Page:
Perhaps the victims are instead the museum guests. After all, they bought tickets to see works of art. Unfortunately, their ability to do so was hampered by the actions of the protestors. Entire sections of the museum were closed following the protests. Still, these “harms” alone do not seem sufficient to show that the protests are wrong. Protests we consider justified often inflict this sort of collateral damage. Suppose, for instance, a group protested an unjust war at a local park, and this protest forced a family to cancel their annual reunion. Although regrettable, this by itself does not seem to make the protest immoral. Perhaps something like the doctrine of double effect holds here – so long as innocents are not the direct target, third parties may be forcibly and permissibly inconvenienced by protests.

One might argue that those who had their sensibilities offended by the actions of the protestors were harmed – the harm being psychological or emotional rather than physical. What would be offensive about these protests?

Well, the protestors engaged in what we might call profane acts. By profane, I mean actions that did not demonstrate the proper sort of respect or reverence towards a deserving object. The idea here being that great works of art may deserve our respect.

So, the act of throwing food on these works, even if aimed at contributing to a greater cause, demonstrates improper disrespect towards the art itself. But note, again, that the works targeted by the protestors in this particular case were not harmed. Instead, the moral fault – if there is one – must reside in what the acts demonstrated, not their results.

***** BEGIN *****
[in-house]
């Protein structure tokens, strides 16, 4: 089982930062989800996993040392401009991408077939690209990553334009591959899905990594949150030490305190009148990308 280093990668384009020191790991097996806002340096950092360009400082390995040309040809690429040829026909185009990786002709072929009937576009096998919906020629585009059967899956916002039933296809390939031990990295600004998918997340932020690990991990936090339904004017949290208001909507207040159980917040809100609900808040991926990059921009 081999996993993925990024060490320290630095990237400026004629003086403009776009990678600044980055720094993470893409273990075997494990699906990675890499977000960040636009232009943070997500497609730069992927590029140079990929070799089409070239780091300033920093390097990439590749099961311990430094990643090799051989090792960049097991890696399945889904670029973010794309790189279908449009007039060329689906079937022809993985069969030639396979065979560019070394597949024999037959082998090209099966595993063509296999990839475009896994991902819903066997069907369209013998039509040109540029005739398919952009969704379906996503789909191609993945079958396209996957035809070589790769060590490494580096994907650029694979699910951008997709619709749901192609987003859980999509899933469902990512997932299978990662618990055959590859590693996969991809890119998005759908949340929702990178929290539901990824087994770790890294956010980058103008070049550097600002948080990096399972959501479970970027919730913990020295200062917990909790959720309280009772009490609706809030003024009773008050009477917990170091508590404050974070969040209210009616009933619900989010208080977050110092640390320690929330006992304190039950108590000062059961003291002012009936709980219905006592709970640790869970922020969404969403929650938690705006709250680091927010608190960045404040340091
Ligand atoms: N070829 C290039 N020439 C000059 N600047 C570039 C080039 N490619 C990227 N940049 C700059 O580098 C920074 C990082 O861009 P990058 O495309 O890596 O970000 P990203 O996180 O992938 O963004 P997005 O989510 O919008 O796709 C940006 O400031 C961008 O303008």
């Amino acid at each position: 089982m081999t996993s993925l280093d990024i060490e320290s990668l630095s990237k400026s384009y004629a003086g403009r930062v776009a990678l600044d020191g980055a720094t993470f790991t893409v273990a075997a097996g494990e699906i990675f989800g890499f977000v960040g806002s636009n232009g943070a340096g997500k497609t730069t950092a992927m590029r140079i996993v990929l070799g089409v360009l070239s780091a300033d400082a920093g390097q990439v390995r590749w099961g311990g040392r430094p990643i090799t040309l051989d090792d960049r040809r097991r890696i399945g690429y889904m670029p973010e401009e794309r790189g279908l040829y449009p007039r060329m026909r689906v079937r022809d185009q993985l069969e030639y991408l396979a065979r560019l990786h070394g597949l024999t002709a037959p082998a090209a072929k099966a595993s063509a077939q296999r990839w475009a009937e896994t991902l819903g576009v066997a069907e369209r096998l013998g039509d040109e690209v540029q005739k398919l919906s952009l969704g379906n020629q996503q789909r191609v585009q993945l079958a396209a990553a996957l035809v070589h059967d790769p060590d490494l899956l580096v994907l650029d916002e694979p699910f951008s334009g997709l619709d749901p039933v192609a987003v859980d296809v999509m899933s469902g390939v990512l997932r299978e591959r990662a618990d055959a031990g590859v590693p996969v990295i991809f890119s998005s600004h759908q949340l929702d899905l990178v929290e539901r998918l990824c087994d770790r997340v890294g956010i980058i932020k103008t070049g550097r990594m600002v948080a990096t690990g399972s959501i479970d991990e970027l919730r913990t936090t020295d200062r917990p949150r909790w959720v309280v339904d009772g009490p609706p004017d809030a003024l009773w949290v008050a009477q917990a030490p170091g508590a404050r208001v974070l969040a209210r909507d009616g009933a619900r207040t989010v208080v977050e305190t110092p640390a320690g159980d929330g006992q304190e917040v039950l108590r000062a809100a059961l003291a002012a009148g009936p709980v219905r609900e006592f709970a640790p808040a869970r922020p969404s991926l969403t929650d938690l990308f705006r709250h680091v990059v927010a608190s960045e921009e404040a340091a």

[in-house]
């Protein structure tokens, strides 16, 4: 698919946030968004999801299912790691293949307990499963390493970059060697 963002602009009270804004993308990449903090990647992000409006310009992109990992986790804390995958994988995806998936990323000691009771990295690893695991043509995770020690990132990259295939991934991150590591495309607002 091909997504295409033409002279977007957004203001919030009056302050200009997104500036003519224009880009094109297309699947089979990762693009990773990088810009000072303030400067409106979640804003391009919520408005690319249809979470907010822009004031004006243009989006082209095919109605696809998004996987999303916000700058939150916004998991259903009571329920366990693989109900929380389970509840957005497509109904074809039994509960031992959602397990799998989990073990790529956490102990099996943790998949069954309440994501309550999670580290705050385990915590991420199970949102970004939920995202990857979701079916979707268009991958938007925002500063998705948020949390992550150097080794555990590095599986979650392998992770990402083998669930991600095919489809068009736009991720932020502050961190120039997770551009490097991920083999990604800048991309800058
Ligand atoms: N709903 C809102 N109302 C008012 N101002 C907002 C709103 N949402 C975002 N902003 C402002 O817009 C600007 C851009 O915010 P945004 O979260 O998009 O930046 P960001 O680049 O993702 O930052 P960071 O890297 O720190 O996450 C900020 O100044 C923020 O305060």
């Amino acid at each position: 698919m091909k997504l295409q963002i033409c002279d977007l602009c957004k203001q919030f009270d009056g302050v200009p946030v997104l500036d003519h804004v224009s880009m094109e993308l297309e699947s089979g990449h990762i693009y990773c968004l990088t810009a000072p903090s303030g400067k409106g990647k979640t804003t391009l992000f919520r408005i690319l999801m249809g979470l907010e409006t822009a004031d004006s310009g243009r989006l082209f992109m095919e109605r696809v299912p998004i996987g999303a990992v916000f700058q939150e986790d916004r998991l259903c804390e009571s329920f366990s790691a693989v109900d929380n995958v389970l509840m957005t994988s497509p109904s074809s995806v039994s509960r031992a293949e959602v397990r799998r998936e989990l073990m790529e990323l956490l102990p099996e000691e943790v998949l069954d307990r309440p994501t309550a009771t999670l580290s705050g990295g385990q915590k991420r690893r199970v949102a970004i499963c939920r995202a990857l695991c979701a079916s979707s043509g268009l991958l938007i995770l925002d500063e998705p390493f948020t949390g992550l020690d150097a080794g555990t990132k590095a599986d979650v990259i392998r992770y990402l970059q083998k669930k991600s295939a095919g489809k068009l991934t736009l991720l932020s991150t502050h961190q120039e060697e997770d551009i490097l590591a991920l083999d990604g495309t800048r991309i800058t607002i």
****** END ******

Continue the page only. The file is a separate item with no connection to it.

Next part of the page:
Why would art deserve respect? A likely reason is that they have significant aesthetic value. L.W. Sumner describes aesthetically valuable things as those “which we find in some respect appealing or attractive or admirable.”  The aesthetic value may come both from their physical appearance, as well as their significance in the history of art. So perhaps many found these protests shocking or offensive because to throw food on these artworks – even if they are protected – is to behave in a way that is unbecoming of their value.

Yet this may be precisely what the protests are trading on.

If climate change is indeed an existential threat, with consequences that threaten human civilization, many, many valuable things will be lost if we do not act soon. These losses would certainly include at least some priceless works of art. As a result, the protestors may be making a kind of trade-off.

They are willing to engage in profane behavior in hopes that it will help preserve value in the long run – not just works of art, but the many human and non-human lives that will be lost with the worst consequences of climate change.

Certainly, these protests targeting art have indeed been shocking. But before condemning them we must take a step back and reflect on the nature of the values at stake. Do works of art like Sunflowers and Haystacks have value such that we can never engage in behavior which disrespects that value? In other words, do they pose constraints on our behavior, such that certain acts are off-limits no matter how dire the circumstances? If not, then we ought to ask ourselves when we can transgress these values. Without proper assessment, we cannot be certain whether the protestors erred in selecting their target, or whether the error was made by those who offhandedly dismiss these protests.

Destroy the ‘Mona Lisa’ for an NFT?

pixelated image of Mona Lisa painting

This article has a set of discussion questions tailored for classroom use. Click here to download them. To see a full list of articles with discussion questions and other resources, visit our “Educational Resources” page.

Damien Hirst is a contemporary English artist whose work is world-renowned. Recently, I had the opportunity to view a collection of his work at the Galleria Borghese in an exhibition titled “Archaeology Now.” Hirst works almost exclusively in the genre of sculpture, but recently he has been pursuing a decidedly less physical kind of art — NFTs.